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Monday, August 27, 2007

Four Quartets

Cliff Floyd has come back from bereavement swinging a hot bat. Daryle Ward is healthy again, and proving to be a very hard out. And Jim Hendry performed some late-season general managing magic by procuring Craig Monroe, a powerful right-handed bat with pretty good defensive tools, to spell the popular slugger. Monroe hit five dingers in 50 postseason at-bats in 2006. Hopefully, he will murder left-handed pitching. While all of these are great developments for the Cubs as they face the home stretch, their fate lies squarely in the hands of fifteen key players. They don't have a Yankee-sized lineup or a Red Sox rotation, but in the NL Central, they have enough. If these four quartets gel, they could go deep into the postseason.

The Tenors: Jacque Jones - CF, Derrek Lee - 1B, Aramis Ramirez - 3B, Alfonso Soriano - LF

The Cubs middle-of-the-order sluggers averaged 30 HR apiece last year, even though Derrek Lee missed most of the season with a broken wrist. In 2005, they averaged 34 HR apiece. So far this season, none of them has hit more than 18 and with only 4 from Jones, they are on pace to average only 17 apiece. All of them have spent time on the DL in 2007. But regardless of lost time, there can't be any disputing that it is a troubling power outage. Nonetheless, the Cubs have remained in the pennant chase in the thoroughly mediocre NL Central. If these four get healthy and hot in the season's final month, they could catch a lot of teams by surprise. Jones seems to have already figured out what was ailing him during his awful first half. Since July 1, Jones is hitting .362 with a 962 OPS. (Literally, as I write this, Jones bashes a two-run blast into the wind to put the Cubs ahead of the Cardinals 2-1.) Lee found his power stroke in the second half. He's hit seven of his thirteen homers since the All-Star Break. However, his average has only been .260, thanks primarily to a .174 stretch during his last dozen games. Pitchers have been pounding the outside corner and for some reason D-Lee has been reluctant to go the other way. Lee is not likely to suffer a prolonged slump, but he and Ramirez need to be productive until Soriano returns in September. This quartet is not Jeter, Abreu, A-Rod, and Matsui. It isn't Granderson, Sheffield, Magglio, and Guillen. It isn't Reyes, Wright, Beltran, and Delgado. But it is the best foursome in competition for the NL Central title. The Brewers have Braun and Fielder. The Cardinals have Pujols and Rolen. But, neither team can string together four hitters as intimidating as the Cubs quartet. They need one good month.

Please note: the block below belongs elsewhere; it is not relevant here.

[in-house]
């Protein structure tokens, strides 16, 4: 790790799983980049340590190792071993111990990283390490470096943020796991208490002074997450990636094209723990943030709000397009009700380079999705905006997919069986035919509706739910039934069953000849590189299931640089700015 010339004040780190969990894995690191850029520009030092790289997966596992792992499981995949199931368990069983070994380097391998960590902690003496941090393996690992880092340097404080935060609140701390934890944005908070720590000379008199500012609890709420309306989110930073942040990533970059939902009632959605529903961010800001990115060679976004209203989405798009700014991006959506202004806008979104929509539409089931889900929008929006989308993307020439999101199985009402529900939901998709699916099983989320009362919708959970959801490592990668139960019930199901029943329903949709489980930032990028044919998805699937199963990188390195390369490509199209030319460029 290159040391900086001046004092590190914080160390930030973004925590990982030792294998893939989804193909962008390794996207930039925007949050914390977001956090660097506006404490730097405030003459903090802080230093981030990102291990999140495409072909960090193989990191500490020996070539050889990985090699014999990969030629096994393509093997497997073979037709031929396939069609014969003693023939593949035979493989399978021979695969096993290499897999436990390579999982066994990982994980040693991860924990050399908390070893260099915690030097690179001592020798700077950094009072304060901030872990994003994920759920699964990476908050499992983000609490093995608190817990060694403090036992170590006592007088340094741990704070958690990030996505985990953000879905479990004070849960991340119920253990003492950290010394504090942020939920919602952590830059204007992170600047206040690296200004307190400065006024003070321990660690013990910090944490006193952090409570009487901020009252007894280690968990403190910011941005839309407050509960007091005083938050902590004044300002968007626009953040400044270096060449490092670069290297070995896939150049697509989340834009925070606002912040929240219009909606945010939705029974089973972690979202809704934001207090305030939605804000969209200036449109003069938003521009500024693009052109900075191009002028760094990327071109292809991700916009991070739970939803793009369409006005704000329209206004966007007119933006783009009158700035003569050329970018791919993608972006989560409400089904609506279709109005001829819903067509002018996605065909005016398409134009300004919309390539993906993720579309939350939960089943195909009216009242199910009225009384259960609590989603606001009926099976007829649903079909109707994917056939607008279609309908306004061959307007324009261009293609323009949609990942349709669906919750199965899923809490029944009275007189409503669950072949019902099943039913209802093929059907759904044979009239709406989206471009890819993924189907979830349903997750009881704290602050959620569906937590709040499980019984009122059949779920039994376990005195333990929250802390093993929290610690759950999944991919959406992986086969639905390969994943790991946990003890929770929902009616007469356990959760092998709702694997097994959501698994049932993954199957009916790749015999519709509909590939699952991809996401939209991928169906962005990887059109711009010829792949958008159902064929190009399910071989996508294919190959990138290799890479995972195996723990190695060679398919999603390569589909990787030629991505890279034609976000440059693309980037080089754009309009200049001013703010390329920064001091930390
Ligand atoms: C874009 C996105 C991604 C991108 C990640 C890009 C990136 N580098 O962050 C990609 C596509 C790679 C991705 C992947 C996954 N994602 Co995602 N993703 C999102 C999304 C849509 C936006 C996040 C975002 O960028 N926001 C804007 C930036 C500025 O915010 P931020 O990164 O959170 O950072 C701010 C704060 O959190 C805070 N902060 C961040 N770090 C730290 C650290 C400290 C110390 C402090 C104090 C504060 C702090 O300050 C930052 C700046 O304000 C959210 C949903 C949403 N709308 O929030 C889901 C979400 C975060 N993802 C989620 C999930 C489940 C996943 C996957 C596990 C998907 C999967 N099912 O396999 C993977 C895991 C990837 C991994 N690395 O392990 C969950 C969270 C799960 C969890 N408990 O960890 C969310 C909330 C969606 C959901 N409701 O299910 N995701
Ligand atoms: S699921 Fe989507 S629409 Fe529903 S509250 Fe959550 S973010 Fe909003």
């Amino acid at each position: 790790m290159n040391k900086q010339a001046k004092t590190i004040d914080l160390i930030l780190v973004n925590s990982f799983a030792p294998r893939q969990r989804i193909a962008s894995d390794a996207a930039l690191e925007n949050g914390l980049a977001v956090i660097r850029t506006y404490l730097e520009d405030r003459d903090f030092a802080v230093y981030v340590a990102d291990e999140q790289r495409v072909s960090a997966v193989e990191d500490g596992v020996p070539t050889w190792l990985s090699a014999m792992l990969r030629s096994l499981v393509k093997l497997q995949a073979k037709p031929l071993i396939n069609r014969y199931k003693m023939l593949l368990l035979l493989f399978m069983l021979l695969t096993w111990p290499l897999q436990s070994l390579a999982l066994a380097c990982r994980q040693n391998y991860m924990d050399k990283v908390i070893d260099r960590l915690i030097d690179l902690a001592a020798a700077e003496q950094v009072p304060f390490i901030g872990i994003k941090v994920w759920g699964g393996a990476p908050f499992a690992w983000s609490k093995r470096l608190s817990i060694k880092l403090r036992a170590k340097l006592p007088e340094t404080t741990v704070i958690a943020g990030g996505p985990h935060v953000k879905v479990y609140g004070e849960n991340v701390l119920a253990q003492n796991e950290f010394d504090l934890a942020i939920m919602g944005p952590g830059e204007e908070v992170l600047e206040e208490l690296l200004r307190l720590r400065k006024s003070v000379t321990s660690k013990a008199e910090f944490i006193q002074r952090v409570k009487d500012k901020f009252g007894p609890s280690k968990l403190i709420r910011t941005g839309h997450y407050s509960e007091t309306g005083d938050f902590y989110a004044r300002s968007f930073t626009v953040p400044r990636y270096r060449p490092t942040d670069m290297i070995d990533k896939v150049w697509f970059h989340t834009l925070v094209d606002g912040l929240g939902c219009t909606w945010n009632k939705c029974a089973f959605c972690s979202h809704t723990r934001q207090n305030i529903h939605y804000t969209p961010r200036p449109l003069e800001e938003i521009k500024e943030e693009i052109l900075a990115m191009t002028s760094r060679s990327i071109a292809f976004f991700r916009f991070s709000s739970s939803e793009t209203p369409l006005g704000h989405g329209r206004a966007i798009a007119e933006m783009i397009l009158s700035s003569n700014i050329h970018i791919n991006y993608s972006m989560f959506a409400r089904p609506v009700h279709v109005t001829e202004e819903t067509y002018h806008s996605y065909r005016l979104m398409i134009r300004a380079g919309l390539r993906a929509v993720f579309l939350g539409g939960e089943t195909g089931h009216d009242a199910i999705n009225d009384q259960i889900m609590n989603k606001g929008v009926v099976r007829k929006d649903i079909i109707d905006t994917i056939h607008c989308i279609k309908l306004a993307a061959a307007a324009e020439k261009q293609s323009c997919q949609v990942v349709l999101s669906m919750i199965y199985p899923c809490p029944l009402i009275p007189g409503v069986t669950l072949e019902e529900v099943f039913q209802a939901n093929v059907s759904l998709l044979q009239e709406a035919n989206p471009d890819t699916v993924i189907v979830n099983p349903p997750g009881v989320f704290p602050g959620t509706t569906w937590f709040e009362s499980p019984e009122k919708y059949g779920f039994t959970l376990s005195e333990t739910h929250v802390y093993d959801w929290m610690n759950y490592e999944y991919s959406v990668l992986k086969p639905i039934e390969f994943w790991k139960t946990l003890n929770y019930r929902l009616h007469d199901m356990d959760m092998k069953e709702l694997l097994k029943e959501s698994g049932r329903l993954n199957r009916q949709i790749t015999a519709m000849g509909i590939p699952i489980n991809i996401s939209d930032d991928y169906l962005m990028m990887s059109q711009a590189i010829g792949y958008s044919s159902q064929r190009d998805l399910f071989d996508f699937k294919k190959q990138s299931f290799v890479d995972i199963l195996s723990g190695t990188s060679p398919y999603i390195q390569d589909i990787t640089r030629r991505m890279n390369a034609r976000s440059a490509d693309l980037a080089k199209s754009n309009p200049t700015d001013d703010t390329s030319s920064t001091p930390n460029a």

Scrappy Strings: Ryan Theriot - SS, Mike Fontenot - 2B, Mark DeRosa - UT, Jason Kendall - C

This crew of sub-six-foot crackers has done as much to keep the Cubs afloat as the underperforming powerhouses above. Theriot is batting .321 with 15 runs in 18 games since Soriano went on the disabled list. Kendall is batting .304 with an 810 OPS since joining Chicago in mid-July. DeRosa is batting over .300 in each of the last three months and .386 on the season with two outs and runners in scoring position. He has provided all this offense while playing 10 games or more at four different positions. Fontenot hasn't found as many at-bats in the last month, but is still hitting .320 with men on base and has an 891 OPS at Wrigley Field, the "friendly confines" which has not been so friendly for many of the Cubs this season. This quartet is more than just spare parts. They keep innings alive. They play critical defensive positions. And they get better in the later innings of close games.

The Barbershop: Ryan Dempster, Carlos Marmol, Bobby Howry, Kerry Wood

The back end of the Cubs bullpen averages more than a strikeout per inning, led by the dynamic Carlos Marmol and his microscopic 1.58 ERA. All of these guys can bring it, quite clearly. The key down the stretch will be keeping Wood and Dempster healthy and not overusing the young Marmol. This is a bullpen that can shorten the game, but it improves considerably if Lou Pinella can come to trust Scott Eyre, Micheal Wuertz, Will Ohman, or Sean Gallagher in the middle innings of games which are still on the line.

Big Z & Trio: Carlos Zambrano, Ted Lilly, Rich Hill, Sean Marshall

You can't argue with the year Ted Lilly is having. However, Cubs fans should keep in mind that he was signed to fill the role of third or fourth starter, not #2. In his four full seasons, Lilly has never had an ERA under 4.06, a WHIP under 1.32, or more than 15 W. Generally, he hovers right around the league average for full-time starters. This year he has 13 W, a 3.85 ERA, and a 1.15 WHIP in 27 starts. A mediocre September could have him finishing with numbers right in line with his career norms. I wouldn't bet against it. Like I said, Lilly at #3 is fine. Which means Rich Hill needs to step up and be what he was expected to be after his dynamite second half in 2006 (6-3, 2.92 ERA), a left-handed complement to the dominant Zambrano. Hill's only picked up two wins since the All-Star break in 2007, but there is room for encouragement. His ERA is 3.40 in his last 8 starts, including a seven inning, ten strikeout performance in his last outing. Marshall also needs to pick it up, seeing as it's about time Pinella took a page out of his good friend Tony LaRussa's book and left Jason Marquis out of the postseason rotation.

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